While we now have mature, proven guidelines (FADGI) which provide solid recommendations on how to create proper master files, beyond targets and the ability to measure them, the cultural heritage community lacks easily consumable, flexible specifications for conducting actual projects. Moreover, there is a general lack of examples of FADGI-compliant Statements of Work, leading to much re-invention of the wheel and even to library and archival personnel deciding to not use FADGI at all. This puts inexperienced users at a decided disadvantage and creates a formidable barrier to entry for new practitioners who want to use the FADGI guidelines on their projects. As discussed in this paper, a DIO (or Digitization Information Object) is a data model encompassing all technical parameters of a still image digitization project. At its core, the DIO schema is intrinsically tied to FADGI, and enforces FADGI compliance through its use. It provides a common, machine-readable instruction set for digitization-facing software programs. This allows consuming applications to be quickly and precisely configured per-project to specify output image parameters, configure post-processing workflows, verify both working files and huge batches of completed content at scale, and even to provide plain-English text for a project's Statement of Work -- all from the same DIO JSON file.


Digitization is a key process in preserving, protecting and providing continued long-term access to archive materials. The competencies required in digitization pose challenges to individuals and organizations engaging in digitization activities. We take a competency mapping approach to support digitization skills anticipation. Current and anticipated digitization competencies in public and private organizations in Finland were surveyed using a digital preservation competency framework. Results show that organizations see digitization requiring a wide set of competencies ranging from policies and legal issues to practical organization and technical delivery of digitization. There is anticipated need to optimize organizational and service capabilities in near future. The desired target state is quite advanced overall, regardless of current capabilities. The largest self-identified competency gaps exist in strategical and technical approaches to digital archiving and digital access to archives. Our results inform continued professional development and planning of future digitization efforts.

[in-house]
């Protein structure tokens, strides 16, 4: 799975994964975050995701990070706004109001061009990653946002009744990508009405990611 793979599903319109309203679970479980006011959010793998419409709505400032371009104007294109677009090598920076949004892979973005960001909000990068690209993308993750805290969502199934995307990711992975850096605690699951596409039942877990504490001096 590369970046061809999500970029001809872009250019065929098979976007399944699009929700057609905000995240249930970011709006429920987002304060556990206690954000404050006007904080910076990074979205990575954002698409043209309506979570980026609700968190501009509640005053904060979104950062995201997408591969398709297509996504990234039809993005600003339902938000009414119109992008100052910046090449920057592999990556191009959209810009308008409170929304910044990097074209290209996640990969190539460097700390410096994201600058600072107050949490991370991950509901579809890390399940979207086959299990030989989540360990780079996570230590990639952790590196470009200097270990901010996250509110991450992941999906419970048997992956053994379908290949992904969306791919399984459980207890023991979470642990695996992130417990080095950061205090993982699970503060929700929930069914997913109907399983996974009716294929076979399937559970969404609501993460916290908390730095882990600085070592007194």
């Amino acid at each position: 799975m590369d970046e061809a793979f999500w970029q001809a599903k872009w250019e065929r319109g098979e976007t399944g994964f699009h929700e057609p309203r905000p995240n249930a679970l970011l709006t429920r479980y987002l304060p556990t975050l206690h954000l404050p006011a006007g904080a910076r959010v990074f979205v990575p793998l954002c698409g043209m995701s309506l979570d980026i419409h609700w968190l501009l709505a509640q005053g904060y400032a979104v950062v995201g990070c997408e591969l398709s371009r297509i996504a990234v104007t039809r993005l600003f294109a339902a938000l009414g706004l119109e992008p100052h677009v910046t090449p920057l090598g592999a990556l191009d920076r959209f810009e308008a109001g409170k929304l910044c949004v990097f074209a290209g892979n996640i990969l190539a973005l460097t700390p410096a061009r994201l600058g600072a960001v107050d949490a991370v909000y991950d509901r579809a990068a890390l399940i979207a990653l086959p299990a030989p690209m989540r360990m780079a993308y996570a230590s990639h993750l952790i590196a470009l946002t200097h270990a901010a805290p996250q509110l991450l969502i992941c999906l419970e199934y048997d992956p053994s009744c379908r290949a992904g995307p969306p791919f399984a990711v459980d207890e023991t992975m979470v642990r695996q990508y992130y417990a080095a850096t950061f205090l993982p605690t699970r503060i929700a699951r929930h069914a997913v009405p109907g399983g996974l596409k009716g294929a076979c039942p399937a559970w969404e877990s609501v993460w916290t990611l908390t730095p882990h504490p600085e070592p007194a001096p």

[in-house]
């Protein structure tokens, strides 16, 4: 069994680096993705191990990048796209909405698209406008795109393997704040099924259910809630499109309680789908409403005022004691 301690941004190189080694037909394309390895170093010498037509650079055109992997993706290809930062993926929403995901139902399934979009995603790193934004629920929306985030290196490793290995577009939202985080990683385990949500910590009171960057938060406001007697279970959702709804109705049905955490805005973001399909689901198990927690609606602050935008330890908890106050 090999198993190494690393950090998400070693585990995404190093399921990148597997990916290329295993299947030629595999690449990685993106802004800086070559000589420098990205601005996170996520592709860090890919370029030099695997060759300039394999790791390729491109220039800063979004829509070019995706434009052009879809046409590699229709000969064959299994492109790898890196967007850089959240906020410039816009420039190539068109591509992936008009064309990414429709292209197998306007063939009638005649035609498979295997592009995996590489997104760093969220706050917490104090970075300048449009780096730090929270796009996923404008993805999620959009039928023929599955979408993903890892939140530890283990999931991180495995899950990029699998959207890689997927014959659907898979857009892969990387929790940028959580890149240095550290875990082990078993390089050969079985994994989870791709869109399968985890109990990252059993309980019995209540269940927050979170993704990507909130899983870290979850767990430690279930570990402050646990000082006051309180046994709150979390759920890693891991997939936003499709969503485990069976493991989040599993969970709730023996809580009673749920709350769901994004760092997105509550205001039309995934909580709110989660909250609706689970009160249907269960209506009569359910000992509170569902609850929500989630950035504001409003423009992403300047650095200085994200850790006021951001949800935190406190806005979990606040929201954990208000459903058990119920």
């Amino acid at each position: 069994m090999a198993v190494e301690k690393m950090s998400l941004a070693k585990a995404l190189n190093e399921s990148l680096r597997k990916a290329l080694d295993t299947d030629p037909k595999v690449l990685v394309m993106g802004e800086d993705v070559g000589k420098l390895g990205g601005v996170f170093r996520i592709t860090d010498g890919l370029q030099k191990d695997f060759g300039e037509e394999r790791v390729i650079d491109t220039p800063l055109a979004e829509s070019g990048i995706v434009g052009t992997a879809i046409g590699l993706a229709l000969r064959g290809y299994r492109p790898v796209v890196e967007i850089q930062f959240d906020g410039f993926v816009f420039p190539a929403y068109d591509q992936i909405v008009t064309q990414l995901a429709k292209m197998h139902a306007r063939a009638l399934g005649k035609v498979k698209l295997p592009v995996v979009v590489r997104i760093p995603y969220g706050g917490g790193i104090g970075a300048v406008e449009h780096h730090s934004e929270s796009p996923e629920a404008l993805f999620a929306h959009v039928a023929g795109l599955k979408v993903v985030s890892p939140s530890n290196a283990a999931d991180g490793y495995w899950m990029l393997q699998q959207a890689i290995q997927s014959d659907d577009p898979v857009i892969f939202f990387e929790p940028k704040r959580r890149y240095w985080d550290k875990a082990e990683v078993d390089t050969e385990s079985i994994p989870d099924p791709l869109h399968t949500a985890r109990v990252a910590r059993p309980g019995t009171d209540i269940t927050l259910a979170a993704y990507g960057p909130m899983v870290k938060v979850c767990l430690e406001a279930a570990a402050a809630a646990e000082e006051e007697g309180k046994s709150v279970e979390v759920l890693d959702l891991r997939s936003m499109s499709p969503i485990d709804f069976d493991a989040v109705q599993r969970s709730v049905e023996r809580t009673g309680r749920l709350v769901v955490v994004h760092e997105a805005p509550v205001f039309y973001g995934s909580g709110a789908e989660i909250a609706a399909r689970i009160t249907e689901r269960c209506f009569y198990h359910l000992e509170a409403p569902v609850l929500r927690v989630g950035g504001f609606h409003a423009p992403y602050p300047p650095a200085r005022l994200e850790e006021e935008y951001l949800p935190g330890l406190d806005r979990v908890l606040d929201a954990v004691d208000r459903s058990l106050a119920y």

15:00 – 17:35
Session Chair: Yosi Pozeilov, Los Angeles County Museum of Art (US)

Some cultural heritage collections such as manuscripts, scrolls, books, sheet and folia that are faded, damaged, or otherwise unreadable present challenges for curators, collections professionals, scholars, and researchers looking to understand collections more fully. Seeking to uncover distinct features of objects, they have employed modern imaging tools, including sensors, lenses, and illumination sources and thus positioned multispectral imaging as a critical method for cultural heritage imaging. However, cost and ease-of-use have been prohibiting factors. To address this, Rochester Institute of Technology received a grant from the National Endowment for the Humanities (PR-268783-20) to fund an interdisciplinary collaboration to develop a low-cost, portable imaging system with processing software that could be utilized by scholars accessing collections in library, archive, and museum settings, as well as staff working within these institutions. This article addresses our open source and extensible software applications, from the first iteration of software in 2020 to our current effort in 2022-23 which seeks to simplify both processes. An overview of the image capture and processing software to capture and visualize the spectral data offers a basis for demonstrating the possibilities for low-cost, low barrier-to-entry software on cultural heritage imaging, research, preservation, and dissemination.


A practical workflow to capture and process hyperspectral images in combined VNIR-SWIR ranges is presented and discussed. The pipeline demonstration is intended to increase the visibility of the possibilities that advanced hyperspectral imaging techniques can bring to the study of archaeological textiles. Emphasis is placed on the fusion of data from two hyperspectral devices. Every aspect of the pipeline is analyzed, from the practical and optimal implementation of the imaging setup to the choices and decisions that can be made during the data processing steps. The workflow is demonstrated on an archaeological textile belonging to the Paracas Culture (Peru, 200 BC - 100 AD ca.) and displays an example in which an inappropriate selection of the processing steps can lead to a misinterpretation of the hyperspectral data.

15:40 – 16:10
Afternoon Break
Join other attendees in the courtyard for a final beverage.